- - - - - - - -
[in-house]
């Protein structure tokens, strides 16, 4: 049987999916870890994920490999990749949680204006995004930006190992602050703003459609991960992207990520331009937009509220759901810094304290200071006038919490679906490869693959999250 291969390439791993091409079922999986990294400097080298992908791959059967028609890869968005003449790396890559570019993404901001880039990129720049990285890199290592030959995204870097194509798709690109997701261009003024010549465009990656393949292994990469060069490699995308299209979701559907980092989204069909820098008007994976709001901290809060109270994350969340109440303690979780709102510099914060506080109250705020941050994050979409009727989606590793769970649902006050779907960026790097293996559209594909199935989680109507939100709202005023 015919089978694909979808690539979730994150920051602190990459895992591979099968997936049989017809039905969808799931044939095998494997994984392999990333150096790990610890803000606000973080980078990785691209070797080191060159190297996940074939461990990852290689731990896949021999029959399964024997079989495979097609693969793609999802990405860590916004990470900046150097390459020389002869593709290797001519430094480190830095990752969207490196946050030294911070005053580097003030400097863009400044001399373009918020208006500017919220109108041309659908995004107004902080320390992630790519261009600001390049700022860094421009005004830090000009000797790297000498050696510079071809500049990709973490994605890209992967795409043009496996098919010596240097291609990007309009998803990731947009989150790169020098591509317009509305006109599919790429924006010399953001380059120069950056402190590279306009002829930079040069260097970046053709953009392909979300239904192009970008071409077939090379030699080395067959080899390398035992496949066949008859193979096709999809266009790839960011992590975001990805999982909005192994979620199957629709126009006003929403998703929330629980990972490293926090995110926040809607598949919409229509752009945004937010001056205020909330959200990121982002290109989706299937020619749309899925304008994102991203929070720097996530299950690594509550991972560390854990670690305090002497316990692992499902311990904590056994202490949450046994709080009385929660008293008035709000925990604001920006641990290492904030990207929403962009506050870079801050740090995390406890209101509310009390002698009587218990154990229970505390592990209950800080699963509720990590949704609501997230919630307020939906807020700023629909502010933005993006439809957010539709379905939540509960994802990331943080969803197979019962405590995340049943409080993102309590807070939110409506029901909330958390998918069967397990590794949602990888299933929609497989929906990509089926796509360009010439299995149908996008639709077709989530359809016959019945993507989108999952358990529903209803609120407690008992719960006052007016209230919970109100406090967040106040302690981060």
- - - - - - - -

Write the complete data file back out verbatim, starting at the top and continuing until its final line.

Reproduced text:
[in-house]
């Protein structure tokens, strides 16, 4: 049987999916870890994920490999990749949680204006995004930006190992602050703003459609991960992207990520331009937009509220759901810094304290200071006038919490679906490869693959999250 291969390439791993091409079922999986990294400097080298992908791959059967028609890869968005003449790396890559570019993404901001880039990129720049990285890199290592030959995204870097194509798709690109997701261009003024010549465009990656393949292994990469060069490699995308299209979701559907980092989204069909820098008007994976709001901290809060109270994350969340109440303690979780709102510099914060506080109250705020941050994050979409009727989606590793769970649902006050779907960026790097293996559209594909199935989680109507939100709202005023 015919089978694909979808690539979730994150920051602190990459895992591979099968997936049989017809039905969808799931044939095998494997994984392999990333150096790990610890803000606000973080980078990785691209070797080191060159190297996940074939461990990852290689731990896949021999029959399964024997079989495979097609693969793609999802990405860590916004990470900046150097390459020389002869593709290797001519430094480190830095990752969207490196946050030294911070005053580097003030400097863009400044001399373009918020208006500017919220109108041309659908995004107004902080320390992630790519261009600001390049700022860094421009005004830090000009000797790297000498050696510079071809500049990709973490994605890209992967795409043009496996098919010596240097291609990007309009998803990731947009989150790169020098591509317009509305006109599919790429924006010399953001380059120069950056402190590279306009002829930079040069260097970046053709953009392909979300239904192009970008071409077939090379030699080395067959080899390398035992496949066949008859193979096709999809266009790839960011992590975001990805999982909005192994979620199957629709126009006003929403998703929330629980990972490293926090995110926040809607598949919409229509752009945004937010001056205020909330959200990121982002290109989706299937020619749309899925304008994102991203929070720097996530299950690594509550991972560390854990670690305090002497316990692992499902311990904590056994202490949450046994709080009385929660008293008035709000925990604001920006641990290492904030990207929403962009506050870079801050740090995390406890209101509310009390002698009587218990154990229970505390592990209950800080699963509720990590949704609501997230919630307020939906807020700023629909502010933005993006439809957010539709379905939540509960994802990331943080969803197979019962405590995340049943409080993102309590807070939110409506029901909330958390998918069967397990590794949602990888299933929609497989929906990509089926796509360009010439299995149908996008639709077709989530359809016959019945993507989108999952358990529903209803609120407690008992719960006052007016209230919970109100406090967040106040302690981060």